Israelis fired 308 bullets aboard Gaza ship: general
JERUSALEM (Reuters) - Israeli commandos fired 308 live bullets aboard a Gaza-bound aid ship in May to repel passengers who attacked them with lethal weapons including a snatched Uzi machine pistol, Israel's top general said on Sunday.
In a sometimes testy second round of testimony before a state-appointed inquest, Lieutenant-General Gabi Ashkenazi insisted the navy's killing of nine pro-Palestinian Turks on the converted cruise ship Mavi Marmara had been unavoidable.
Marine commandos were equipped with riot-dispersal gear but quickly switched to live fire to confront armed passengers because "if they had not done this, there would have been more casualties," Ashkenazi told the six-member Turkel Commission.
Ankara, which wants compensation and an apology from Israel, has dismissed the Turkel panel as too lacking in scope.
But the commission has invited testimony from Mavi Marmara passengers -- many of whom insist the commandos' onslaught was unprovoked -- and signaled it may probe Israel's navy deeper.
Ashkenazi said 308 live rounds were fired by the troops. A top aide to the general told Reuters 70 of these were aimed to cause injury, while the rest were warning shots.
That appeared consistent with Turkish forensic findings that the nine dead activists were shot a total of 30 times, and there were gunshot wounds among another 24 passengers who were hurt.
"Those who are asking questions (about tactics) should propose an alternative solution," Ashkenazi said.
The Mavi Marmara and five other ships were trying to run an Israeli blockade of the Gaza Strip, territory controlled by Hamas Islamists.
Ashkenazi said passengers grabbed three Glock handguns and an Uzi machine pistol from commandos whom they overpowered. The troops had been dropped from helicopters onto the crowded ship as it plowed through Mediterranean high seas at night.
"We have testimony of one activist running at them (marines) and firing with a mini-Uzi, and them shooting him," he said. "They hit those who were clearly involved in the attack on them, and not those who were not."
Mavi Marmara activists have said any guns taken from the troops were disposed of, rather than used. The U.N. Human Rights Council -- which Israel boycotted -- alleged in a report last month that several passengers may have been executed.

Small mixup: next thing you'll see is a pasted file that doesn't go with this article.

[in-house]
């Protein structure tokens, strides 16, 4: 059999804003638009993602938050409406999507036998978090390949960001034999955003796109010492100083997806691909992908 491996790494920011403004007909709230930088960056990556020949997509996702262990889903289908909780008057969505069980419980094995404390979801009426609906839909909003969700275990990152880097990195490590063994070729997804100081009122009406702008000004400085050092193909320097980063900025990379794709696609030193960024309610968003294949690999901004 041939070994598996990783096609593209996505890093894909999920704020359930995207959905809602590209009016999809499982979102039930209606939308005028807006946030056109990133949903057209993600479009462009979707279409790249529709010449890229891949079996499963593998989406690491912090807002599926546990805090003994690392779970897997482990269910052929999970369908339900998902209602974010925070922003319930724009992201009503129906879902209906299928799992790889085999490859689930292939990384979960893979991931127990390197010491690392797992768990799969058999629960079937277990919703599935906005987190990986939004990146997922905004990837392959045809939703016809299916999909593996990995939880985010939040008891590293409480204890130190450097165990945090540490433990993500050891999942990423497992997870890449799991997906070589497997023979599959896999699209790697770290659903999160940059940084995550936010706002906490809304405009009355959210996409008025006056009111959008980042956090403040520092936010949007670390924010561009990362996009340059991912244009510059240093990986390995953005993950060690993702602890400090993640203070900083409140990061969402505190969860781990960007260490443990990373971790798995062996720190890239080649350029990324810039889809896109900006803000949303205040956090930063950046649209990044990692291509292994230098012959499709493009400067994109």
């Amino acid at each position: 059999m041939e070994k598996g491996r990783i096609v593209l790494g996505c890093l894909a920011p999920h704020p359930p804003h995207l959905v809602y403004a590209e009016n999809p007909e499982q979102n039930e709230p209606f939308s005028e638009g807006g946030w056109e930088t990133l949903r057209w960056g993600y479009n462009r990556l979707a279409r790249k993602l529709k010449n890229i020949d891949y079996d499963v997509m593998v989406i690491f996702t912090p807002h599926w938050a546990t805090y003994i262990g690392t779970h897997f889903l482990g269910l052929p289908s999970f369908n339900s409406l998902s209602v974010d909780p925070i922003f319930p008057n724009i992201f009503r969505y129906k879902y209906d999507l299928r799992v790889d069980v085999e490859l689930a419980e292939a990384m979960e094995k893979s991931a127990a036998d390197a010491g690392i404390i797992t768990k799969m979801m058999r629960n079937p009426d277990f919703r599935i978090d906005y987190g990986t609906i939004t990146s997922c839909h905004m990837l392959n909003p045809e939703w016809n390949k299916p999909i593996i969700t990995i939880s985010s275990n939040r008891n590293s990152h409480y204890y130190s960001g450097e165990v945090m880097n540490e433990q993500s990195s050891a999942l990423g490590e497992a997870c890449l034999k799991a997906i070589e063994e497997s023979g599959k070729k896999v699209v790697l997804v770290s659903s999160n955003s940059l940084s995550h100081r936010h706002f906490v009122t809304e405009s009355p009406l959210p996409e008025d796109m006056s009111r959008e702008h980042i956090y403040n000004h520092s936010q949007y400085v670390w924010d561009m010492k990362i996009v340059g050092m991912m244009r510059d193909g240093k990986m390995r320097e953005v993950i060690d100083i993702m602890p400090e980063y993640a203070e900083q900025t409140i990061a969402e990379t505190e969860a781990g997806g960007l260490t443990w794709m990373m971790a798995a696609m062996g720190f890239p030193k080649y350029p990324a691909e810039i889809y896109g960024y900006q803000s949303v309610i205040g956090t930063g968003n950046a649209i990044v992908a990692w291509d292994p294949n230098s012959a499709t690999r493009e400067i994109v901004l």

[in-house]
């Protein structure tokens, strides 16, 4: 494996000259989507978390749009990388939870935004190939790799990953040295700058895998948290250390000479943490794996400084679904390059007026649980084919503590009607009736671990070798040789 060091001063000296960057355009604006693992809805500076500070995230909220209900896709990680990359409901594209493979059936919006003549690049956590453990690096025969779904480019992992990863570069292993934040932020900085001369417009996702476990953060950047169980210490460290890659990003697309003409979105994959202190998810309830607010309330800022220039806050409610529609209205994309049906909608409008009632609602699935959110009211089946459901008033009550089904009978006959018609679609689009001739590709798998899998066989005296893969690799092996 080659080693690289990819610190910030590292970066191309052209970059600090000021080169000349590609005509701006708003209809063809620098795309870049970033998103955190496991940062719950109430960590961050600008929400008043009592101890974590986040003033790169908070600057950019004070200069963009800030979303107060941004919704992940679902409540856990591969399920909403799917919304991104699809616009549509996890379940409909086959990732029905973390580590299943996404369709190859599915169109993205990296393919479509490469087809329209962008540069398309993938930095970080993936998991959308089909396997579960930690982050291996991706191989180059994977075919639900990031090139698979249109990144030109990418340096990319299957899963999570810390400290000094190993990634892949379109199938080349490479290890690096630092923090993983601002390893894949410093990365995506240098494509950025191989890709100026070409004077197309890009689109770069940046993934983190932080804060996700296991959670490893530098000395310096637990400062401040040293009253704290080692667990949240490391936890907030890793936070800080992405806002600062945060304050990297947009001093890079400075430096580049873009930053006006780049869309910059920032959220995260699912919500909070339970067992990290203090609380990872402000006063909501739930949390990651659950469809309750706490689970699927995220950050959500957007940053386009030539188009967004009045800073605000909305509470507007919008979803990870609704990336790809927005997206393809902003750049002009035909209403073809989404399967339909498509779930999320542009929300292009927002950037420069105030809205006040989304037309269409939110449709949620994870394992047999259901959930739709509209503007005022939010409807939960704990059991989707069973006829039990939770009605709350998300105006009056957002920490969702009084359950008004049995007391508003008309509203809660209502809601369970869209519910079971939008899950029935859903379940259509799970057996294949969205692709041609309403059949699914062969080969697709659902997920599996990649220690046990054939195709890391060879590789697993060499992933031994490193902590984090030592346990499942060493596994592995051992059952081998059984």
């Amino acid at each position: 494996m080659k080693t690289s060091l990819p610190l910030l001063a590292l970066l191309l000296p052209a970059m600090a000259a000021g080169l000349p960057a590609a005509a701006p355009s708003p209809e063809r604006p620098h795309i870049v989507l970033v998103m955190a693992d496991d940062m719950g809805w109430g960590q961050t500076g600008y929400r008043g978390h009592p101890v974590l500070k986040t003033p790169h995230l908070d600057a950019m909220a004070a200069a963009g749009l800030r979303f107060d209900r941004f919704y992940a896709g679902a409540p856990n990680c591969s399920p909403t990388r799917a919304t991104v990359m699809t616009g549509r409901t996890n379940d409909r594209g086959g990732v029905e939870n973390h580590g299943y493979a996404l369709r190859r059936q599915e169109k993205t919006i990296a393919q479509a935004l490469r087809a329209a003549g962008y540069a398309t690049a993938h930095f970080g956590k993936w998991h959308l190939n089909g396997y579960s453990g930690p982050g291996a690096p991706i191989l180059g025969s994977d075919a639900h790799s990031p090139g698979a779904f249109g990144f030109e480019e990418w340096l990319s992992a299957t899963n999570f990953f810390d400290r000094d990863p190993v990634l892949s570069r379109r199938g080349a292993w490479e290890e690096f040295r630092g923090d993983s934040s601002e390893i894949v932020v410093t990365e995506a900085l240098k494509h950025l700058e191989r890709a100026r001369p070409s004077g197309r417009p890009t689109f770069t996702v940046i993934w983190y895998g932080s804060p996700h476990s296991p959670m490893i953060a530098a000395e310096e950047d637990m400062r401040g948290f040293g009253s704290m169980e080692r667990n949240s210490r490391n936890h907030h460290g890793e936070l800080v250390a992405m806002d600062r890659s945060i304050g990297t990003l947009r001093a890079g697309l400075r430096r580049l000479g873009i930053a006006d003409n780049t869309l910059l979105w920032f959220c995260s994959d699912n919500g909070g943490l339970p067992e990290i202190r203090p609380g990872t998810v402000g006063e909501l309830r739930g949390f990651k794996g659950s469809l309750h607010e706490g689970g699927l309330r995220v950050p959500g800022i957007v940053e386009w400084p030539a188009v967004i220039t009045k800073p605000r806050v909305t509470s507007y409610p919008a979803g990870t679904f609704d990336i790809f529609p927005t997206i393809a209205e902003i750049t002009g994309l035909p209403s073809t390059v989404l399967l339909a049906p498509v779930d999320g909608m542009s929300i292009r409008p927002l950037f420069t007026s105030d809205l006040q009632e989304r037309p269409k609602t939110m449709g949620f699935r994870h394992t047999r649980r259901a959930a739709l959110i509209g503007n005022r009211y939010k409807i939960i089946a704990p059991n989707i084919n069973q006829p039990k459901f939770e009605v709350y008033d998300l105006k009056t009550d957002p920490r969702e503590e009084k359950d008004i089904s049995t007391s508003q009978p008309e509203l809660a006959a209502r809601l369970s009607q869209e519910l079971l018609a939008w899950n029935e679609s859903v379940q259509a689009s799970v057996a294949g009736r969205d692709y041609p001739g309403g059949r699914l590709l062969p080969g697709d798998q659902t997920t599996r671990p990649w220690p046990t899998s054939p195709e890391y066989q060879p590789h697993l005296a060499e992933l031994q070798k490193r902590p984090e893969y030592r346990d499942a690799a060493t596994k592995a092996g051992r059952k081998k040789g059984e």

One of the dead Turks, the report said, suffered a fatal brain injury from a so-called "beanbag" round -- a heavy pad fired from a shotgun and which, at safe ranges, is designed to knock down but not kill the person targeted.
Ashkenazi said commandos had fired some 350 beanbag rounds and non-lethal paintballs, all according to "prescribed method." The navy opted against rubber bullets -- a mainstay of Israel's tactics against Palestinian demonstrations on land -- because of a lethal risk within the Mavi Marmara's confines, he added.
Ashkenazi, who is scheduled to retire early next year, made clear that he had returned to testify in order to spare scrutiny from subordinates, including the admiral in charge of the navy.
Bristling at Turkish and other foreign fury over the Mavi Marmara raid yet wary of international war crimes suits, Israel set up the Turkel Commission to help prepare its submission for a separate probe under U.N. Secretary-General Ban ki-Moon.
Ashkenazi, a career infantryman, said the commission had received "word for word" accounts from marines, including two who were shot and wounded upon boarding.
Endorsing the commandos' recollection, Ashkenazi said they were combat veterans who "know when they are being shot at."
But he also seemed to make allowances for the haze of melee.
"I won't take issue with a soldier who might confuse a slingshot, and the whizz its missile makes as it flies past, with a pistol, in night-time" conditions, he said.
(Editing by Peter Graff)